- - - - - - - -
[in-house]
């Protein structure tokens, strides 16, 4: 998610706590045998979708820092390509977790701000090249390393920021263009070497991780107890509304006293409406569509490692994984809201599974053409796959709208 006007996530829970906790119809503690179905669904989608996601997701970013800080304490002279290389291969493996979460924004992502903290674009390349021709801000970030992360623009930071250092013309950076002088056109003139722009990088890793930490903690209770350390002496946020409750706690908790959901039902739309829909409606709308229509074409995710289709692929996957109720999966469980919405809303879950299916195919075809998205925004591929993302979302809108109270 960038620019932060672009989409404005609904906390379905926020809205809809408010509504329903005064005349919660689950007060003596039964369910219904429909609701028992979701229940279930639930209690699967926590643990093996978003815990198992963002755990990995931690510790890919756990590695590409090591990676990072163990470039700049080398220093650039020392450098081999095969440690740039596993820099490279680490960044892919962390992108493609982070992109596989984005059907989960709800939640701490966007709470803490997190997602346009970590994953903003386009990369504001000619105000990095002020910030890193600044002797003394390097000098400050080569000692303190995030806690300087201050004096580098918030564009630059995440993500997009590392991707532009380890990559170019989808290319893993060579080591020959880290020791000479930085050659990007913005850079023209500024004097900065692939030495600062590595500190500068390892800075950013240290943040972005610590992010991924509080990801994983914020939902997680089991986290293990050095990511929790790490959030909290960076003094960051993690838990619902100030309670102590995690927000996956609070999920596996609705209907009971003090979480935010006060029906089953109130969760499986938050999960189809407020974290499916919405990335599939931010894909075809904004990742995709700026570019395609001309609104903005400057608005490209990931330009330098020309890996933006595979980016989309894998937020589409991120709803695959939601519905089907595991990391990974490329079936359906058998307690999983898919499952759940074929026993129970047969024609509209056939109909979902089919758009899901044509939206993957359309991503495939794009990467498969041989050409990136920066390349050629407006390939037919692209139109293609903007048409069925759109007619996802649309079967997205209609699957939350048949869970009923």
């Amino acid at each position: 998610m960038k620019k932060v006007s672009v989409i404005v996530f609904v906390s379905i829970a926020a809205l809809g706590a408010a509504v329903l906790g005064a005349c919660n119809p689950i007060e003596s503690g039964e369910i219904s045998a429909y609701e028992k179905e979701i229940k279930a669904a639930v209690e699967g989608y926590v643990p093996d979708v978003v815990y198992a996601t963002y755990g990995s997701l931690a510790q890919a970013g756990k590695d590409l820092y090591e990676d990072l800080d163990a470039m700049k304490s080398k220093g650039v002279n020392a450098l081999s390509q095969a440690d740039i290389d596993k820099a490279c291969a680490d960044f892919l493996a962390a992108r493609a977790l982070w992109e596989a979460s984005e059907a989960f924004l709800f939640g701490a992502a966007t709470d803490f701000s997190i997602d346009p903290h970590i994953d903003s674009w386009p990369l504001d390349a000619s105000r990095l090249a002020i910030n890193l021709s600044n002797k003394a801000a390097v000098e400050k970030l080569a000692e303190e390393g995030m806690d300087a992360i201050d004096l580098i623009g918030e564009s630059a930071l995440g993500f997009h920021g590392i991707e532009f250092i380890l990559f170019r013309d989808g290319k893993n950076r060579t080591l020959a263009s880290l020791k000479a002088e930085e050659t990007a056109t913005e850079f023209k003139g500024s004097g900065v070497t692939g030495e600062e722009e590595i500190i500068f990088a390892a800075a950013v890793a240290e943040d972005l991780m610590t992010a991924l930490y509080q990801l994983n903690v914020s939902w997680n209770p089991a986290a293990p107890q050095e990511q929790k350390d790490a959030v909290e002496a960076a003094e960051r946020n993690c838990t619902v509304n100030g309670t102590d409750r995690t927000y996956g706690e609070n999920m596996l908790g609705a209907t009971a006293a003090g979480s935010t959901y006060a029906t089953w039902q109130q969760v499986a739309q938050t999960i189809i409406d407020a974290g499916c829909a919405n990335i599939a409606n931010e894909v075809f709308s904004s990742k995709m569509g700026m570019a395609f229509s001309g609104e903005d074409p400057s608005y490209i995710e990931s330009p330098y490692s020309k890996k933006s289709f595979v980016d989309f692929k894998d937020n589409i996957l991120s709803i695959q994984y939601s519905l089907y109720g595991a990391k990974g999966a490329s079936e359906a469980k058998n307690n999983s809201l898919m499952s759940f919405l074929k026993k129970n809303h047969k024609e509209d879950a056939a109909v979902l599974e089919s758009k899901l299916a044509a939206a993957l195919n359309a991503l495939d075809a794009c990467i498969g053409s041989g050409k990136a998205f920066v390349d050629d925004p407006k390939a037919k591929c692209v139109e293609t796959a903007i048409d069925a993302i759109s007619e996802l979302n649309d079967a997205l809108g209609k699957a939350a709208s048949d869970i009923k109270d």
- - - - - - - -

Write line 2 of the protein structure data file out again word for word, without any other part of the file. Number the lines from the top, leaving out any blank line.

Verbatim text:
């Protein structure tokens, strides 16, 4: 998610706590045998979708820092390509977790701000090249390393920021263009070497991780107890509304006293409406569509490692994984809201599974053409796959709208 006007996530829970906790119809503690179905669904989608996601997701970013800080304490002279290389291969493996979460924004992502903290674009390349021709801000970030992360623009930071250092013309950076002088056109003139722009990088890793930490903690209770350390002496946020409750706690908790959901039902739309829909409606709308229509074409995710289709692929996957109720999966469980919405809303879950299916195919075809998205925004591929993302979302809108109270 960038620019932060672009989409404005609904906390379905926020809205809809408010509504329903005064005349919660689950007060003596039964369910219904429909609701028992979701229940279930639930209690699967926590643990093996978003815990198992963002755990990995931690510790890919756990590695590409090591990676990072163990470039700049080398220093650039020392450098081999095969440690740039596993820099490279680490960044892919962390992108493609982070992109596989984005059907989960709800939640701490966007709470803490997190997602346009970590994953903003386009990369504001000619105000990095002020910030890193600044002797003394390097000098400050080569000692303190995030806690300087201050004096580098918030564009630059995440993500997009590392991707532009380890990559170019989808290319893993060579080591020959880290020791000479930085050659990007913005850079023209500024004097900065692939030495600062590595500190500068390892800075950013240290943040972005610590992010991924509080990801994983914020939902997680089991986290293990050095990511929790790490959030909290960076003094960051993690838990619902100030309670102590995690927000996956609070999920596996609705209907009971003090979480935010006060029906089953109130969760499986938050999960189809407020974290499916919405990335599939931010894909075809904004990742995709700026570019395609001309609104903005400057608005490209990931330009330098020309890996933006595979980016989309894998937020589409991120709803695959939601519905089907595991990391990974490329079936359906058998307690999983898919499952759940074929026993129970047969024609509209056939109909979902089919758009899901044509939206993957359309991503495939794009990467498969041989050409990136920066390349050629407006390939037919692209139109293609903007048409069925759109007619996802649309079967997205209609699957939350048949869970009923």